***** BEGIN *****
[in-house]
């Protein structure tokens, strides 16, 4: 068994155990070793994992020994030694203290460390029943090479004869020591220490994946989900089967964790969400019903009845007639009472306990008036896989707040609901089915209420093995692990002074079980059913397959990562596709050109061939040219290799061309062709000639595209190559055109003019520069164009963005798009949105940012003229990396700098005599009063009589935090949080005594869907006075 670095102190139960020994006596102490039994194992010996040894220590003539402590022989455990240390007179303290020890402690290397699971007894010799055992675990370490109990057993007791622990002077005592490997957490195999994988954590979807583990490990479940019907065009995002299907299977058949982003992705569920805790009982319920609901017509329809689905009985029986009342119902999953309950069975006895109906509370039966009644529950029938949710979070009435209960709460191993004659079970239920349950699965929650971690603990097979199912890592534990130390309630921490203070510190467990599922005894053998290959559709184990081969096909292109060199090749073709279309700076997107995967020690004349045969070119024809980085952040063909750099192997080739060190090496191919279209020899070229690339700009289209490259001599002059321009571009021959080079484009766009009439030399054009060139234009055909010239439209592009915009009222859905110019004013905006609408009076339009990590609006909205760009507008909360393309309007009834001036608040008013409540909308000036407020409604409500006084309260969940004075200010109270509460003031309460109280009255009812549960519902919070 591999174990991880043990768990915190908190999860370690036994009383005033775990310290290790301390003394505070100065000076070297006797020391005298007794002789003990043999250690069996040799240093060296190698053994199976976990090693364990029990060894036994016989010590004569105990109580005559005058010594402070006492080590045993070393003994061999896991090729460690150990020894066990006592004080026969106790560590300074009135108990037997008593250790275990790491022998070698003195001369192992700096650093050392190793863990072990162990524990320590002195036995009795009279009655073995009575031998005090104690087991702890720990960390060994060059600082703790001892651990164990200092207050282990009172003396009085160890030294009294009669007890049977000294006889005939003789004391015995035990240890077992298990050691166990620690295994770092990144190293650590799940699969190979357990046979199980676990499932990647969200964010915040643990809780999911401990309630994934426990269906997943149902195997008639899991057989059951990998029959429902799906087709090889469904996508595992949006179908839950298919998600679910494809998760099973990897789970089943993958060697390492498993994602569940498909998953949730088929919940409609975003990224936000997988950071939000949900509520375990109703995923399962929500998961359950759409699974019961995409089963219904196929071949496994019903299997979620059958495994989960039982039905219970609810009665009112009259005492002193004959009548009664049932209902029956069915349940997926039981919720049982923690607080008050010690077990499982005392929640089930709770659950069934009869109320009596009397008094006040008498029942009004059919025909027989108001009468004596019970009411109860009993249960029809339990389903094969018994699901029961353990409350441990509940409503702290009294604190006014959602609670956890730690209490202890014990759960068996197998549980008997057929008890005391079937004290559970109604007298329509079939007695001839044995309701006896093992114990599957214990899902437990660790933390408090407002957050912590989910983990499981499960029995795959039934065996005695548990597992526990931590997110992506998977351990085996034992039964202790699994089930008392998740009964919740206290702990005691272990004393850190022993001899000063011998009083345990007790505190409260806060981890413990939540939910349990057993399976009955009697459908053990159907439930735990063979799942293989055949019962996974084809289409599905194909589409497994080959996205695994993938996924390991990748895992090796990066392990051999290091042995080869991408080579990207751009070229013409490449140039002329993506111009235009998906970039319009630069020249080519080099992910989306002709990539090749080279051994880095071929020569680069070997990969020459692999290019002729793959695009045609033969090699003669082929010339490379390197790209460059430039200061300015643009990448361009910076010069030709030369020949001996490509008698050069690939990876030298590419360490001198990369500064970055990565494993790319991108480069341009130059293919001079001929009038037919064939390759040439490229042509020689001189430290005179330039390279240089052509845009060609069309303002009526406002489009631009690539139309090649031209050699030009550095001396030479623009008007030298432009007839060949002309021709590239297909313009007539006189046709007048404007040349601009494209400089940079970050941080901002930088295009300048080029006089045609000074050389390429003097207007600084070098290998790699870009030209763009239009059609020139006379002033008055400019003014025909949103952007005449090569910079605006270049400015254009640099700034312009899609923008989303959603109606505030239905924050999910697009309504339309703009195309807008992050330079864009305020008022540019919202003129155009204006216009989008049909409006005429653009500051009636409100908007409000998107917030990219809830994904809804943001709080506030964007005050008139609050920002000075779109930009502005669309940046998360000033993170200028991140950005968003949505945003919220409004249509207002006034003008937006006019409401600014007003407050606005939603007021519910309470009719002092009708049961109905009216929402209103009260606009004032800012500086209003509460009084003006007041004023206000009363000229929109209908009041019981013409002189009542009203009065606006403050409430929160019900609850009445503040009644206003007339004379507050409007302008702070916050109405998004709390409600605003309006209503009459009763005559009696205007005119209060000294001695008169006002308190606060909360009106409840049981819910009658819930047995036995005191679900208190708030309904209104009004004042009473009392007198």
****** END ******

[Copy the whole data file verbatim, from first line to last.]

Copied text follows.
[in-house]
């Protein structure tokens, strides 16, 4: 068994155990070793994992020994030694203290460390029943090479004869020591220490994946989900089967964790969400019903009845007639009472306990008036896989707040609901089915209420093995692990002074079980059913397959990562596709050109061939040219290799061309062709000639595209190559055109003019520069164009963005798009949105940012003229990396700098005599009063009589935090949080005594869907006075 670095102190139960020994006596102490039994194992010996040894220590003539402590022989455990240390007179303290020890402690290397699971007894010799055992675990370490109990057993007791622990002077005592490997957490195999994988954590979807583990490990479940019907065009995002299907299977058949982003992705569920805790009982319920609901017509329809689905009985029986009342119902999953309950069975006895109906509370039966009644529950029938949710979070009435209960709460191993004659079970239920349950699965929650971690603990097979199912890592534990130390309630921490203070510190467990599922005894053998290959559709184990081969096909292109060199090749073709279309700076997107995967020690004349045969070119024809980085952040063909750099192997080739060190090496191919279209020899070229690339700009289209490259001599002059321009571009021959080079484009766009009439030399054009060139234009055909010239439209592009915009009222859905110019004013905006609408009076339009990590609006909205760009507008909360393309309007009834001036608040008013409540909308000036407020409604409500006084309260969940004075200010109270509460003031309460109280009255009812549960519902919070 591999174990991880043990768990915190908190999860370690036994009383005033775990310290290790301390003394505070100065000076070297006797020391005298007794002789003990043999250690069996040799240093060296190698053994199976976990090693364990029990060894036994016989010590004569105990109580005559005058010594402070006492080590045993070393003994061999896991090729460690150990020894066990006592004080026969106790560590300074009135108990037997008593250790275990790491022998070698003195001369192992700096650093050392190793863990072990162990524990320590002195036995009795009279009655073995009575031998005090104690087991702890720990960390060994060059600082703790001892651990164990200092207050282990009172003396009085160890030294009294009669007890049977000294006889005939003789004391015995035990240890077992298990050691166990620690295994770092990144190293650590799940699969190979357990046979199980676990499932990647969200964010915040643990809780999911401990309630994934426990269906997943149902195997008639899991057989059951990998029959429902799906087709090889469904996508595992949006179908839950298919998600679910494809998760099973990897789970089943993958060697390492498993994602569940498909998953949730088929919940409609975003990224936000997988950071939000949900509520375990109703995923399962929500998961359950759409699974019961995409089963219904196929071949496994019903299997979620059958495994989960039982039905219970609810009665009112009259005492002193004959009548009664049932209902029956069915349940997926039981919720049982923690607080008050010690077990499982005392929640089930709770659950069934009869109320009596009397008094006040008498029942009004059919025909027989108001009468004596019970009411109860009993249960029809339990389903094969018994699901029961353990409350441990509940409503702290009294604190006014959602609670956890730690209490202890014990759960068996197998549980008997057929008890005391079937004290559970109604007298329509079939007695001839044995309701006896093992114990599957214990899902437990660790933390408090407002957050912590989910983990499981499960029995795959039934065996005695548990597992526990931590997110992506998977351990085996034992039964202790699994089930008392998740009964919740206290702990005691272990004393850190022993001899000063011998009083345990007790505190409260806060981890413990939540939910349990057993399976009955009697459908053990159907439930735990063979799942293989055949019962996974084809289409599905194909589409497994080959996205695994993938996924390991990748895992090796990066392990051999290091042995080869991408080579990207751009070229013409490449140039002329993506111009235009998906970039319009630069020249080519080099992910989306002709990539090749080279051994880095071929020569680069070997990969020459692999290019002729793959695009045609033969090699003669082929010339490379390197790209460059430039200061300015643009990448361009910076010069030709030369020949001996490509008698050069690939990876030298590419360490001198990369500064970055990565494993790319991108480069341009130059293919001079001929009038037919064939390759040439490229042509020689001189430290005179330039390279240089052509845009060609069309303002009526406002489009631009690539139309090649031209050699030009550095001396030479623009008007030298432009007839060949002309021709590239297909313009007539006189046709007048404007040349601009494209400089940079970050941080901002930088295009300048080029006089045609000074050389390429003097207007600084070098290998790699870009030209763009239009059609020139006379002033008055400019003014025909949103952007005449090569910079605006270049400015254009640099700034312009899609923008989303959603109606505030239905924050999910697009309504339309703009195309807008992050330079864009305020008022540019919202003129155009204006216009989008049909409006005429653009500051009636409100908007409000998107917030990219809830994904809804943001709080506030964007005050008139609050920002000075779109930009502005669309940046998360000033993170200028991140950005968003949505945003919220409004249509207002006034003008937006006019409401600014007003407050606005939603007021519910309470009719002092009708049961109905009216929402209103009260606009004032800012500086209003509460009084003006007041004023206000009363000229929109209908009041019981013409002189009542009203009065606006403050409430929160019900609850009445503040009644206003007339004379507050409007302008702070916050109405998004709390409600605003309006209503009459009763005559009696205007005119209060000294001695008169006002308190606060909360009106409840049981819910009658819930047995036995005191679900208190708030309904209104009004004042009473009392007198």